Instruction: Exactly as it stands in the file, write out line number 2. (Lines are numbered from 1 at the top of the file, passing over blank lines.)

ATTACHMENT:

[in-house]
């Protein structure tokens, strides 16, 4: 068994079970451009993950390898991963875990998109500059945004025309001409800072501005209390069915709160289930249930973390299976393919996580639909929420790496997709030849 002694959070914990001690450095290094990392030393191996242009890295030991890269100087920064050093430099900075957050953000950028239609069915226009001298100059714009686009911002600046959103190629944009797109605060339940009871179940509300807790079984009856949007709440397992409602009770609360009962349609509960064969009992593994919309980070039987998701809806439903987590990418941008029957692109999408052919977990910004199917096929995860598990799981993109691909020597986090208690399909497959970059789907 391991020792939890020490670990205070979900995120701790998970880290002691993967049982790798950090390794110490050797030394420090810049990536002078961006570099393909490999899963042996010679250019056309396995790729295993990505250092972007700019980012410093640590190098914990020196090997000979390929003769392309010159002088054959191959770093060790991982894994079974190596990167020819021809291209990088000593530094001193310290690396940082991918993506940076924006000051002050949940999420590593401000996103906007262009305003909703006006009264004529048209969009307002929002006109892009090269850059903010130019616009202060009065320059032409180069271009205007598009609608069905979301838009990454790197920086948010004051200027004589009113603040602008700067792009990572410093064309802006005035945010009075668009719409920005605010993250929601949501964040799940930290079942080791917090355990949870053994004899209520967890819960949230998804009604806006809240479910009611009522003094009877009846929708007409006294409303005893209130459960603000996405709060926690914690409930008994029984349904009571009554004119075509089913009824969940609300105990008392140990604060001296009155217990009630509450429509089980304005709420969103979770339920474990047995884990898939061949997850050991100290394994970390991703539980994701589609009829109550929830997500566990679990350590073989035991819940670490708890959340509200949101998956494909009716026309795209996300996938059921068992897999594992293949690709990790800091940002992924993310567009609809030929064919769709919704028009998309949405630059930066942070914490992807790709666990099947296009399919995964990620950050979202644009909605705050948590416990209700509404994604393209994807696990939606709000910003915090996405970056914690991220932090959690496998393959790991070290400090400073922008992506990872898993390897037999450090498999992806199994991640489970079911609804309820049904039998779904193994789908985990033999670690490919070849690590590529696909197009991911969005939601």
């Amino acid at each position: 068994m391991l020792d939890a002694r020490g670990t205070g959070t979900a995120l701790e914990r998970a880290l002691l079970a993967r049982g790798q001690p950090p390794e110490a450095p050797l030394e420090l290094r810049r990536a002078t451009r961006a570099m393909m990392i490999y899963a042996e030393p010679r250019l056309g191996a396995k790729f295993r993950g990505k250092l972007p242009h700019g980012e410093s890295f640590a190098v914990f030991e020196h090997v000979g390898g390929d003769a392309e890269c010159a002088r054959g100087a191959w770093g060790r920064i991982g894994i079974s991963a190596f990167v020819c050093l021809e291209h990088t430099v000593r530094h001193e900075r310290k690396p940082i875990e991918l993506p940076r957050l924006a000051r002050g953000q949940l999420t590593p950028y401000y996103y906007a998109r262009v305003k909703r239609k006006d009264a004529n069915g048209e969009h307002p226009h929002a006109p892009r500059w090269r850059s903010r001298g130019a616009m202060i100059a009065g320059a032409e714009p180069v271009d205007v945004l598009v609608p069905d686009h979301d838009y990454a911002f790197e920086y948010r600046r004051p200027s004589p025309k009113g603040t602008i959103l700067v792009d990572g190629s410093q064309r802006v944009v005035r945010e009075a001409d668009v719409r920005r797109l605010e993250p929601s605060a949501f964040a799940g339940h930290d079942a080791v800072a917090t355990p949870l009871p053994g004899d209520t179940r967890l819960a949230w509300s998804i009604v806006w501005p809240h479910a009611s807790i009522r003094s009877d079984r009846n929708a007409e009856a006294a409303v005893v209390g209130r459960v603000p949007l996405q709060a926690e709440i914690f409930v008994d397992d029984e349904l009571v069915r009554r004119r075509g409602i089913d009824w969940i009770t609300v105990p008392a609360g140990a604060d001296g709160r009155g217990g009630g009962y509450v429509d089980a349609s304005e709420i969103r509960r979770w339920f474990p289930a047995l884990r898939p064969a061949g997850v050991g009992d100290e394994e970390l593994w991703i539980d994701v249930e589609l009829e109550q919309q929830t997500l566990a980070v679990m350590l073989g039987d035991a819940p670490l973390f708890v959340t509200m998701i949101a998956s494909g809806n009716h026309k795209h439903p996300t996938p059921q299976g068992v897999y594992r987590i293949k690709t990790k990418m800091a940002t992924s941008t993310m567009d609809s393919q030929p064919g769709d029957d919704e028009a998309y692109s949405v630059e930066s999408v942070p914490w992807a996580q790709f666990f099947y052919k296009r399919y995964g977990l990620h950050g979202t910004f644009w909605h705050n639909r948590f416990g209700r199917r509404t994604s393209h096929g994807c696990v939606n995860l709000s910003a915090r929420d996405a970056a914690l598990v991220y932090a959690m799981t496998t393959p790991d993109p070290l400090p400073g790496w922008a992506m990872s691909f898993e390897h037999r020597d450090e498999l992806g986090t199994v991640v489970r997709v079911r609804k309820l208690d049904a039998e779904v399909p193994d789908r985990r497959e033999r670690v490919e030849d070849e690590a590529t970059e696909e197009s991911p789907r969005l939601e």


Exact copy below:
């Protein structure tokens, strides 16, 4: 068994079970451009993950390898991963875990998109500059945004025309001409800072501005209390069915709160289930249930973390299976393919996580639909929420790496997709030849 002694959070914990001690450095290094990392030393191996242009890295030991890269100087920064050093430099900075957050953000950028239609069915226009001298100059714009686009911002600046959103190629944009797109605060339940009871179940509300807790079984009856949007709440397992409602009770609360009962349609509960064969009992593994919309980070039987998701809806439903987590990418941008029957692109999408052919977990910004199917096929995860598990799981993109691909020597986090208690399909497959970059789907 391991020792939890020490670990205070979900995120701790998970880290002691993967049982790798950090390794110490050797030394420090810049990536002078961006570099393909490999899963042996010679250019056309396995790729295993990505250092972007700019980012410093640590190098914990020196090997000979390929003769392309010159002088054959191959770093060790991982894994079974190596990167020819021809291209990088000593530094001193310290690396940082991918993506940076924006000051002050949940999420590593401000996103906007262009305003909703006006009264004529048209969009307002929002006109892009090269850059903010130019616009202060009065320059032409180069271009205007598009609608069905979301838009990454790197920086948010004051200027004589009113603040602008700067792009990572410093064309802006005035945010009075668009719409920005605010993250929601949501964040799940930290079942080791917090355990949870053994004899209520967890819960949230998804009604806006809240479910009611009522003094009877009846929708007409006294409303005893209130459960603000996405709060926690914690409930008994029984349904009571009554004119075509089913009824969940609300105990008392140990604060001296009155217990009630509450429509089980304005709420969103979770339920474990047995884990898939061949997850050991100290394994970390991703539980994701589609009829109550929830997500566990679990350590073989035991819940670490708890959340509200949101998956494909009716026309795209996300996938059921068992897999594992293949690709990790800091940002992924993310567009609809030929064919769709919704028009998309949405630059930066942070914490992807790709666990099947296009399919995964990620950050979202644009909605705050948590416990209700509404994604393209994807696990939606709000910003915090996405970056914690991220932090959690496998393959790991070290400090400073922008992506990872898993390897037999450090498999992806199994991640489970079911609804309820049904039998779904193994789908985990033999670690490919070849690590590529696909197009991911969005939601």